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"The little-known stories behind well-known inventions"

German engineer becomes one of world's top car designers          By Paul Niemann

[April 26, 2007]  The inventor was born in 1875 in the village of Mattersdorf, in what later became known as the Czech Republic. He was an engineer despite having very little formal schooling, as was common back then.

He actually sneaked into night classes and eventually became a very successful engineer -- I'm sure there's a lesson here somewhere for the kids in the audience.

He had the same name -- Ferdinand -- as my dad. His father's name was Anton, which, coincidentally, was the name of my dad's grandfather.

The young inventor's father owned a plumbing business, and Ferdinand was expected to take it over when his father retired. Despite earning his apprenticeship as a plumber, he avoided working in the family business and was often trying to learn from electrical experiments, which his father called "nonsense."

In one of his early jobs, he helped design an electric carriage car that set several national speed records. The speed record at the time was just a little over 35 mph!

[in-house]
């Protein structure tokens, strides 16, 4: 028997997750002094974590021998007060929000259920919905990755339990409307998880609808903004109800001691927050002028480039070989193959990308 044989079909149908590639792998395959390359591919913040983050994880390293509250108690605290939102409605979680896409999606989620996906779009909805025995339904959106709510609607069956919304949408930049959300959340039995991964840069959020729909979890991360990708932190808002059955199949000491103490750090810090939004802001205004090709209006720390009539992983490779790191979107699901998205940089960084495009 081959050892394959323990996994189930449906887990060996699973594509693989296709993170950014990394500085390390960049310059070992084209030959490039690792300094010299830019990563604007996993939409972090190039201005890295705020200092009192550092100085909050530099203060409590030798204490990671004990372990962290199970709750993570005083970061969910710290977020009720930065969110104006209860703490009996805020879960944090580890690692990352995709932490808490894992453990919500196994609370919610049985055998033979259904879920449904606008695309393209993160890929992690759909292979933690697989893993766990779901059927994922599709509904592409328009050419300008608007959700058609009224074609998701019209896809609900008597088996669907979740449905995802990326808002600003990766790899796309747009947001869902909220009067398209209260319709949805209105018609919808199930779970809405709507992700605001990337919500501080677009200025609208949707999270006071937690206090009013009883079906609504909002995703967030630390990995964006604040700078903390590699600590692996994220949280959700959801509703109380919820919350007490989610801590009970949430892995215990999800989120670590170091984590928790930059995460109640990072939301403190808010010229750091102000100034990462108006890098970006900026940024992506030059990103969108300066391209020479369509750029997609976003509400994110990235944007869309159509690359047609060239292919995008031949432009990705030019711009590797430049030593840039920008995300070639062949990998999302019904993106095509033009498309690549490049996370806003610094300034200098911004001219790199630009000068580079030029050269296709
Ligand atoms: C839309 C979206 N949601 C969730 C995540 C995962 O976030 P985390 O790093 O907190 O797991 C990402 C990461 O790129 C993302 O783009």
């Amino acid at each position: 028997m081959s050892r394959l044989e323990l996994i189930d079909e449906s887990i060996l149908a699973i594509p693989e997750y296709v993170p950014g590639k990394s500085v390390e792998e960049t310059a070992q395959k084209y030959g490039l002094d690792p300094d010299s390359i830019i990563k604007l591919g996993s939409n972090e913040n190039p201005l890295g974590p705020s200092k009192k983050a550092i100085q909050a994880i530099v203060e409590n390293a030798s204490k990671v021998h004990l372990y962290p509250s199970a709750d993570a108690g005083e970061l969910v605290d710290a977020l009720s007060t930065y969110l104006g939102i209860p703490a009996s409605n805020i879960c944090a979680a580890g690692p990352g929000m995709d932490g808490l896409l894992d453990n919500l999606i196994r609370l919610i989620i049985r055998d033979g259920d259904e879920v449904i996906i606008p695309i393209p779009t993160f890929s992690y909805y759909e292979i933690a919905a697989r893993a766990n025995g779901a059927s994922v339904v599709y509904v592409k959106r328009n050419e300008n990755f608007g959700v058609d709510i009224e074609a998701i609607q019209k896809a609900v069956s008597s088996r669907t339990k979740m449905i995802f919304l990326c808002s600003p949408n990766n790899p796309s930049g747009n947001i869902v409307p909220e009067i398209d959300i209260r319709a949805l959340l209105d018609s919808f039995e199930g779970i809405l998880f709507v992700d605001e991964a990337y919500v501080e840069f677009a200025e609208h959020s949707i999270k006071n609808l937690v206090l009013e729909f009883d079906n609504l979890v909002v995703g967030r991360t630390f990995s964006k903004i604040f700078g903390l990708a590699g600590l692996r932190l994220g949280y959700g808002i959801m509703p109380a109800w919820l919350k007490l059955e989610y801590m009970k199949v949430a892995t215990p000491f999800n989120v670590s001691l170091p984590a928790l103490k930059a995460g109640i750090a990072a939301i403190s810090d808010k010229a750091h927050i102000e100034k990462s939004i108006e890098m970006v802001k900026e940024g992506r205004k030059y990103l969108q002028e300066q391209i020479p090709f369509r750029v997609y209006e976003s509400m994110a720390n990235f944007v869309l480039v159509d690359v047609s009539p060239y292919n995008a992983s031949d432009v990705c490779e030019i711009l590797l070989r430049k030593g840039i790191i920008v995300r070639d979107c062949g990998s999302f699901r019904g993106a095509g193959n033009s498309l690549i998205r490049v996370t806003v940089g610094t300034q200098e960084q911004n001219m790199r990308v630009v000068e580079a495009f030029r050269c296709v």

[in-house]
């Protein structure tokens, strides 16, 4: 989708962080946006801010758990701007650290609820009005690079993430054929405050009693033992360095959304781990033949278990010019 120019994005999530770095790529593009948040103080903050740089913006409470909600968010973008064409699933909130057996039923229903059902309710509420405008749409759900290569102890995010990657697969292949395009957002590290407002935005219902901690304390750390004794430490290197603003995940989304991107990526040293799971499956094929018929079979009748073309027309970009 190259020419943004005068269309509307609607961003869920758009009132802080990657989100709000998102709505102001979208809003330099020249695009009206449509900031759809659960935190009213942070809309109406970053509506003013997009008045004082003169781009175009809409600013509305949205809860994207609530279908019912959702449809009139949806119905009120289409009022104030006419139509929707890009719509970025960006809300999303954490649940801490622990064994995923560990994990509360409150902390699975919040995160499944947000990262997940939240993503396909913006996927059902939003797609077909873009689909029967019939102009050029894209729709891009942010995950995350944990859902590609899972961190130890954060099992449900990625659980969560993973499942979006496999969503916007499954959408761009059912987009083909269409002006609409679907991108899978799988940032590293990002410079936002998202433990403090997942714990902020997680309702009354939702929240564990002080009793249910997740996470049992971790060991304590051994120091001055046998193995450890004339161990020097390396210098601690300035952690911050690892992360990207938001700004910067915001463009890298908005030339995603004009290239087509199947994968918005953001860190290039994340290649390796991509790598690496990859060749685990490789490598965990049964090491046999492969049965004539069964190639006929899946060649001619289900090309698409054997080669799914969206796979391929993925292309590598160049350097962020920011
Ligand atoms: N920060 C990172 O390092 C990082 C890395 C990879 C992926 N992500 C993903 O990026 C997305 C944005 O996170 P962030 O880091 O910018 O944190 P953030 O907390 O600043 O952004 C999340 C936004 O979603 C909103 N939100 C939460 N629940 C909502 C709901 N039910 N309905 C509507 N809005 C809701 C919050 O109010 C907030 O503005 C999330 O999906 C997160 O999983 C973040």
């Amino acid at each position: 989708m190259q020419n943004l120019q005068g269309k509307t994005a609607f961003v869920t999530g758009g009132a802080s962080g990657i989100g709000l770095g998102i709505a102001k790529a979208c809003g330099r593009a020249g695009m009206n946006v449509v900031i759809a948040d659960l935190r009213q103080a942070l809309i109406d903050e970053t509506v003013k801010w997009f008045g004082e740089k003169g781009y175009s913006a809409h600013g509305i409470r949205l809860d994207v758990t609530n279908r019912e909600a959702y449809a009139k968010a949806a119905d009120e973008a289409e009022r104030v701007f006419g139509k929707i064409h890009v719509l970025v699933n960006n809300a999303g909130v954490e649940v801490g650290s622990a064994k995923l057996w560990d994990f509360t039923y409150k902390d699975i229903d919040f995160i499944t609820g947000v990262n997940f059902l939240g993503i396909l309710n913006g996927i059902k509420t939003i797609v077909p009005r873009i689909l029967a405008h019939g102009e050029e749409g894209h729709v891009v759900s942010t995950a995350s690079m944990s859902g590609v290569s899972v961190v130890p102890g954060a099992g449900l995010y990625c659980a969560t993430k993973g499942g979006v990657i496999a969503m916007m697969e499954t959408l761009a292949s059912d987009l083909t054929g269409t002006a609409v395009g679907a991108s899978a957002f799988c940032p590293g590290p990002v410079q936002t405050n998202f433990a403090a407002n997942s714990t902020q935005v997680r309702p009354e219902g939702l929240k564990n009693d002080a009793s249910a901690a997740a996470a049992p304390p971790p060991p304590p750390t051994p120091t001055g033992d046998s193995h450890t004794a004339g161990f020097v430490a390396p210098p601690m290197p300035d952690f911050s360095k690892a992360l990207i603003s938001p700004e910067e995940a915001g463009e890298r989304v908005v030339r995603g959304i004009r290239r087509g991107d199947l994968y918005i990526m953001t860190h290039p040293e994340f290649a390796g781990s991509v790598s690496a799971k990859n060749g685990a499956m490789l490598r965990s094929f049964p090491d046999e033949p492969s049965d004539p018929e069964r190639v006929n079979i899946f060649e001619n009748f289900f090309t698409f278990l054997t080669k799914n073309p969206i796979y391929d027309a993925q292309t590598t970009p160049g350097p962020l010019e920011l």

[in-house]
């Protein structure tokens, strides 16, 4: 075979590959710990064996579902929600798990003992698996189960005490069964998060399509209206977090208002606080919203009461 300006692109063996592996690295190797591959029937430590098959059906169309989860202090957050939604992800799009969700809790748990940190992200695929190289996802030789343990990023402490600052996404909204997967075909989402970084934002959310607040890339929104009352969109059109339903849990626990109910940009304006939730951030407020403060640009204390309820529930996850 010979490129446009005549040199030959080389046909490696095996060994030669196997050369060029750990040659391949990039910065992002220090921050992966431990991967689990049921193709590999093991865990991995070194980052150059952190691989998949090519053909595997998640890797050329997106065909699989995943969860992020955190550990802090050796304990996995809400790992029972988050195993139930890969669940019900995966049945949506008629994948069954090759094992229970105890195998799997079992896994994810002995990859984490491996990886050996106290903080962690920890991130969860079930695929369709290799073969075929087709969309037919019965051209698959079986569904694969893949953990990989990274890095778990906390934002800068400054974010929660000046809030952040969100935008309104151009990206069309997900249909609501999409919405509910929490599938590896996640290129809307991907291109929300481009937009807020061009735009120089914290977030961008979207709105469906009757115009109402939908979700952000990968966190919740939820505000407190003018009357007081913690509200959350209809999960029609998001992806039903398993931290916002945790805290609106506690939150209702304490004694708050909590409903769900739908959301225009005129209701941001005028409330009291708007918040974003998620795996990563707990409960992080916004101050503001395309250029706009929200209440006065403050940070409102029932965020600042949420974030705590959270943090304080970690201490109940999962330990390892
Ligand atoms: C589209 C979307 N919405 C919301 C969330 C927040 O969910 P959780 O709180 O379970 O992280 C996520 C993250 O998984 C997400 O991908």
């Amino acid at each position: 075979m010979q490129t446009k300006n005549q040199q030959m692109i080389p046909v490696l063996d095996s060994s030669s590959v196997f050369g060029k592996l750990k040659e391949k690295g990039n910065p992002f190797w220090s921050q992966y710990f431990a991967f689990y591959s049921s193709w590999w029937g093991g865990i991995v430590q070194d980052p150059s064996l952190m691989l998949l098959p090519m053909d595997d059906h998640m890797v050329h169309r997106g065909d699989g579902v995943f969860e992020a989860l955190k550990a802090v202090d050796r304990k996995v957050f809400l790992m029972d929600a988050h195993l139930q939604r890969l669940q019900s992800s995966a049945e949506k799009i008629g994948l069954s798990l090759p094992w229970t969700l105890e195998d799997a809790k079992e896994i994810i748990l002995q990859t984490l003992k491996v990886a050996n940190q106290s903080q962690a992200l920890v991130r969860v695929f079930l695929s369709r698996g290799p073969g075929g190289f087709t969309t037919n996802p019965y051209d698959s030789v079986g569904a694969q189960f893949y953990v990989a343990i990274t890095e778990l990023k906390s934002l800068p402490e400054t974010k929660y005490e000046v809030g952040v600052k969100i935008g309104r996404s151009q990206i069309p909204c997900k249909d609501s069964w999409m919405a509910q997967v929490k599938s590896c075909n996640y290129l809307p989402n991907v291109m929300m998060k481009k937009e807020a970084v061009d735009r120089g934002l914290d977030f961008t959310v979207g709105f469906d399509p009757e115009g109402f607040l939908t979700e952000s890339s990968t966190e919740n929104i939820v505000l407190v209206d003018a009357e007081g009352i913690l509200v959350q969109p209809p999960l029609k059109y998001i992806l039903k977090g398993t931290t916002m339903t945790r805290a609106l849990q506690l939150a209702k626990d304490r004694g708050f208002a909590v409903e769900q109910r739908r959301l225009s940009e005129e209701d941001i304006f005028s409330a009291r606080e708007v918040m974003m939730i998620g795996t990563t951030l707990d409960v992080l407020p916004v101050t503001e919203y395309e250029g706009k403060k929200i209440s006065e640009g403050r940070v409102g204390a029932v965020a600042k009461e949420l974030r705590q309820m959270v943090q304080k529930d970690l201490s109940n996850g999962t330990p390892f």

In 1902, a year before he got married, he served as the driver for Archduke Francis Ferdinand. Yes, that Archduke Francis Ferdinand, the one whose assassination in 1914 triggered the start of World War I, which was then known as "The Great War" because it was the only world war up to that point in history.

In 1906, Ferdinand went to work for Austro-Daimler as its chief engineer. At the time, Austro-Daimler was a unit of what is now Daimler-Chrysler. For most of the time period between 1910 and 1920, the company produced mainly war materials, yet Ferdinand went on to become one of the greatest engineers in the history of automaking.

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His car became known as the "people's car." Adolph Hitler, who was chancellor then, decided that every family needed a small car or tractor -- and a radio, to be able to listen to his propaganda speeches. The designer's vision was to create a mass-produced car that the average German could afford, yet to this day the car that bears Ferdinand's name is only affordable to the wealthy.

You probably recognize one of Ferdinand's cars by his last name -- Porsche.

But this story isn't about the Porsche sports car. Oh, sure, a man named Ferdinand Porsche did design the car that bears his name, but it was the son -- Ferdinand Porsche Jr. -- who was mainly responsible for the design.

The word "Porsche" does not mean "people's car." Not in German nor in any other language. The car that Ferdinand Porsche Sr. designed was… the Volkswagen Beetle.

After all, in English, the word "Volkswagen" translates into "people's car."

[Text from file received from Paul Niemann]

Paul Niemann may be reached at

Copyright Paul Niemann 2007

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